Changes to LA Personal Injury Laws
Another Louisiana legislative session has come to a close. And Big Business once again tried its hardest to make it more difficult for plaintiffs to file suit for their personal injuries stemming from car and truck accidents by lobbying for “tort reform.”
This year, after much back and forth, and even a veto from Governor John Bel Edwards, Big Business struck a deal and passed the Omnibus Premium Reduction Act of 2020. The law, expected to be signed by the Governor, would go into effect on Jan. 1, 2021 and makes changes to some of the procedural laws governing how people injured in car wrecks can file lawsuits in Louisiana courts.
Big Business is claiming victory in some respects, but that is not necessarily how we view it at the law offices of Joseph Joy and Associates. Our personal injury attorneys believe strongly that:
1) notwithstanding the upcoming changes to the law, our legal system will still compensate deserving plaintiffs for injuries caused by another person’s negligence if they have an experienced trial attorney who has done the necessary research of the facts and law to properly make their case and
2) there is no guarantee that all of this high-powered legislative negotiating will result in lower insurance rates. The insurance industry has never committed to that. There is no real data to support the idea that tort reform will trigger lower car insurance rates.
We have dealt with insurance companies enough to know they are not looking out for your interests. Instead of a level playing field, insurance companies want an edge at trial. They are mostly billion-dollar publicly-held companies paying big salaries to executives whose priority is bolstering the company’s stock price and dividends. The less the insurance companies pay in claims, the more profitable their shares.
Big Business promoted the changes in the law by insisting it will help “begin the process of rebuilding Louisiana’s insurance markets” since our state’s auto insurance rates are among the highest in the country. So are Louisiana homeowner’s insurance rates. Louisiana homeowners pay among the highest rates in the country. Big Business can’t blame the plaintiffs’ bar for that.
The car accident legal team at Joseph Joy and Associates has some specific thoughts about the most widely publicized changes that will go into effect:
Lower threshold for jury trial from $50,000 to $10,000
The new law lowers the requisite amount claimed to trigger a jury trial from $50,000 to $10,000. Currently, cases claiming less than $50,000 in damages are heard by a judge. Big Business is hoping the threat of a jury trial will entice more plaintiffs to settle. That’s a hypothesis that ignores the reality that trials can be good – or not so good – for either party, depending on the facts and law. Every case is different. Each claim has its own unique set of facts. A jury trial can present a multitude of uncertainties for both sides. Settlement adds certainty. Sometimes it is the plaintiff’s best interests to settle. Sometimes, though, it is not.
This much is true – the Joseph Joy and Associates legal team never shies away from trying a case if it’s the strategically right thing to do for the client.
Our experience is that there is just as much chance of settlement whether the case is tried by a judge or a jury. Judges want to clear their dockets and lean heavily on both sides to facilitate settlements in both instances.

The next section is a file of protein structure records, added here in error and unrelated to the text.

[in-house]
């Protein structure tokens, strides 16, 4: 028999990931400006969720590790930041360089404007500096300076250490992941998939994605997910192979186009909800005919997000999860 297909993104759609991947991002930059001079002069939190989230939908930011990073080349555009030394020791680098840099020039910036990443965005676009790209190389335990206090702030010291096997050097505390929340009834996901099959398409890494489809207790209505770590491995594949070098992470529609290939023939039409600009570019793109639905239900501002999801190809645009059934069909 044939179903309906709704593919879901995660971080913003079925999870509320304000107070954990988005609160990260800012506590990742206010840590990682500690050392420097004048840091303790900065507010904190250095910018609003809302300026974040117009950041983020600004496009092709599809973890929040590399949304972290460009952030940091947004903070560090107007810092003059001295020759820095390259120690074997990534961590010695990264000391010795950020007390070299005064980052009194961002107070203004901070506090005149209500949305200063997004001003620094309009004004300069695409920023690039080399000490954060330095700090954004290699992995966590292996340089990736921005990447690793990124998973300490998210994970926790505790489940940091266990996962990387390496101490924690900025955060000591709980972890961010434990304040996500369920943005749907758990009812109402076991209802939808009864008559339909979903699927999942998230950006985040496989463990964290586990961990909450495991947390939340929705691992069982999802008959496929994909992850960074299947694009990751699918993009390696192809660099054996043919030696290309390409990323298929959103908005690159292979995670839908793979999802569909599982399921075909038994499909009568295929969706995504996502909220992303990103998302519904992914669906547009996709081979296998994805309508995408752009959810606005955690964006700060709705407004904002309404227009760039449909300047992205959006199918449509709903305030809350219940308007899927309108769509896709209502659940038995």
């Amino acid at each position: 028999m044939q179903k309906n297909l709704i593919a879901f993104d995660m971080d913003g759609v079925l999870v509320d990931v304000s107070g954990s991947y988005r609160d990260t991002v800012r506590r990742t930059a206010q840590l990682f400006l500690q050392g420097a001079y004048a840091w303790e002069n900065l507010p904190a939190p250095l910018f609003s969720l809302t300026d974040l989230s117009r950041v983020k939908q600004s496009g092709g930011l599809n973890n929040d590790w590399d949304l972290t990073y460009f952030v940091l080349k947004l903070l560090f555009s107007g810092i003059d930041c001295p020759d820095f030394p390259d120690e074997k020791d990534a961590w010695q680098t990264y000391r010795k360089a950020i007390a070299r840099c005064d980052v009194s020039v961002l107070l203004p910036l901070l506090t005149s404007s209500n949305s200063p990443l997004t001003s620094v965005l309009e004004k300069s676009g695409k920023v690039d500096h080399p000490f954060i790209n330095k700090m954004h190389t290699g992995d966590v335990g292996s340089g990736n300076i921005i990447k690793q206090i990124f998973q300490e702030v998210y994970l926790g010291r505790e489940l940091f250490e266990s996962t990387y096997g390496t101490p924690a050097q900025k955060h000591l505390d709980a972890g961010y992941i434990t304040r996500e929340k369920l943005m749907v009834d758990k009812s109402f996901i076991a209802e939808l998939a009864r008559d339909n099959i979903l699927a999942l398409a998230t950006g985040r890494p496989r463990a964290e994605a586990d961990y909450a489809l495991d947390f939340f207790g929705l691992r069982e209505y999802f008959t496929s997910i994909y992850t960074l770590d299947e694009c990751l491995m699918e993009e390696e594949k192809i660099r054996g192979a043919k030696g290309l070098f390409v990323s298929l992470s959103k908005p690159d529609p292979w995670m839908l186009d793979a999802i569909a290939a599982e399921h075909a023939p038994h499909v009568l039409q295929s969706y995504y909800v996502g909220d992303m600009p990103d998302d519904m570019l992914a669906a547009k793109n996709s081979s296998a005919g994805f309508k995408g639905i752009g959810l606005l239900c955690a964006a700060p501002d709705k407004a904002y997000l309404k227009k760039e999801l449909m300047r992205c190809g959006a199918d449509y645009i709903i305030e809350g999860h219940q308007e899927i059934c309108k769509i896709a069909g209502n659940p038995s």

By opening the floodgates to more jury trials, the clerks of courts and state district court staffs just got a lot more work. That could clog the dockets and slow down the trial scheduling process.
Joseph Joy and Associates likes to try cases. And we have an excellent track record. By paving the way for more jury trials, Big Business is overlooking the fact that juries are more sympathetic to the injured party than an insurance company, which is paying thousands in legal fees. At trial, the loser can be ordered to pay court costs and fees. If the insurance company loses at trial, not only do they have to pay the judgment, they could very wind up having to pay more on top of that.
Big Business did no favors to injured plaintiffs seeking compensation for their injuries. They fought bitterly, as they do every year, against a plaintiff effort to extend the one-year prescriptive period, or time within which suit must be filed. Louisiana is one of a small group of states that requires personal injury or tort actions be filed within 365 days of the accident or event at issue. One year is a narrow window and often is not enough time for a plaintiff to even realize they have been injured due to someone else’s negligence.
Another negative, among the many negatives in the new legislation, involves disclosure of whether the injured party was wearing a seatbelt at the time of the accident. This will undoubtedly create a cottage industry of defense experts will to testify that a plaintiff’s failure to buckle up caused or exacerbated their injuries.
At Joseph Joy and Associates, when we settle a claim, we insist on what’s fair and what’s rightfully owed to our client, the injured party. If the insurance company refuses to pay that, then we go to trial. That’s our philosophy and we have been able to secure millions for our clients. Take a look at the illustrative list of settlements we’ve gotten for clients here.
If you or a loved one have been involved in a vehicular accident and sustained serious personal injury due to someone else’s negligence, it is imperative you call an experienced attorney like Joseph Joy to evaluate your case. By no means should you attempt to negotiate with an insurance company yourself. That’s a David versus Goliath situation that unrepresented plaintiffs rarely win. Call the legal team at Joseph Joy and Associates for a free consultation.